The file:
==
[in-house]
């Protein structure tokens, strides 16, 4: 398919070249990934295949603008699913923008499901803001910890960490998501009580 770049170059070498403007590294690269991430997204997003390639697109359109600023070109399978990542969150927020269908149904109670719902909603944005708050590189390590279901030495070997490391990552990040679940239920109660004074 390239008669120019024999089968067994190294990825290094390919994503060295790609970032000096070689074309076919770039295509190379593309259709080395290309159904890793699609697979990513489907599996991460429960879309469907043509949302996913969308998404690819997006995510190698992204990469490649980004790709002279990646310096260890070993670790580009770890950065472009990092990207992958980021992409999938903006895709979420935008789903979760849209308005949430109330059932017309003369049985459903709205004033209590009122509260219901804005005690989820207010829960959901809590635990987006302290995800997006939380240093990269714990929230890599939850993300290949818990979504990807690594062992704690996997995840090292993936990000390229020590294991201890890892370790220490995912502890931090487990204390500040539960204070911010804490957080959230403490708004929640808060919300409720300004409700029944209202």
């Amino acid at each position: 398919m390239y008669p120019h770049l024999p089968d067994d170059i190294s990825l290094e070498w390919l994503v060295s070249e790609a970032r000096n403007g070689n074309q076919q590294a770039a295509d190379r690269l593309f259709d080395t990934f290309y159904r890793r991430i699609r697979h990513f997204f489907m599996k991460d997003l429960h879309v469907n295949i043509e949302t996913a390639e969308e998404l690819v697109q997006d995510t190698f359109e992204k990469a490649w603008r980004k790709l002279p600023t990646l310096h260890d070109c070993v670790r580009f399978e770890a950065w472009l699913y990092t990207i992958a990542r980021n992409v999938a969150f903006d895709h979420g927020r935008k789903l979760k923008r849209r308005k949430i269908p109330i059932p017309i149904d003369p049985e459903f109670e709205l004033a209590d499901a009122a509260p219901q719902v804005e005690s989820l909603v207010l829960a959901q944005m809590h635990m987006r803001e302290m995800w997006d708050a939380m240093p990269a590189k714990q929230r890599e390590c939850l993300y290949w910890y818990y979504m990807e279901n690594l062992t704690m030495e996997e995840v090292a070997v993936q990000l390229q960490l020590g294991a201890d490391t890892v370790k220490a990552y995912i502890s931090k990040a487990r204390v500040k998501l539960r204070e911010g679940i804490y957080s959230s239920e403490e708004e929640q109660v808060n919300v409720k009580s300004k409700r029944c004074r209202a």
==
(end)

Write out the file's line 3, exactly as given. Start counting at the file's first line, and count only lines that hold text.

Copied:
């Amino acid at each position: 398919m390239y008669p120019h770049l024999p089968d067994d170059i190294s990825l290094e070498w390919l994503v060295s070249e790609a970032r000096n403007g070689n074309q076919q590294a770039a295509d190379r690269l593309f259709d080395t990934f290309y159904r890793r991430i699609r697979h990513f997204f489907m599996k991460d997003l429960h879309v469907n295949i043509e949302t996913a390639e969308e998404l690819v697109q997006d995510t190698f359109e992204k990469a490649w603008r980004k790709l002279p600023t990646l310096h260890d070109c070993v670790r580009f399978e770890a950065w472009l699913y990092t990207i992958a990542r980021n992409v999938a969150f903006d895709h979420g927020r935008k789903l979760k923008r849209r308005k949430i269908p109330i059932p017309i149904d003369p049985e459903f109670e709205l004033a209590d499901a009122a509260p219901q719902v804005e005690s989820l909603v207010l829960a959901q944005m809590h635990m987006r803001e302290m995800w997006d708050a939380m240093p990269a590189k714990q929230r890599e390590c939850l993300y290949w910890y818990y979504m990807e279901n690594l062992t704690m030495e996997e995840v090292a070997v993936q990000l390229q960490l020590g294991a201890d490391t890892v370790k220490a990552y995912i502890s931090k990040a487990r204390v500040k998501l539960r204070e911010g679940i804490y957080s959230s239920e403490e708004e929640q109660v808060n919300v409720k009580s300004k409700r029944c004074r209202a």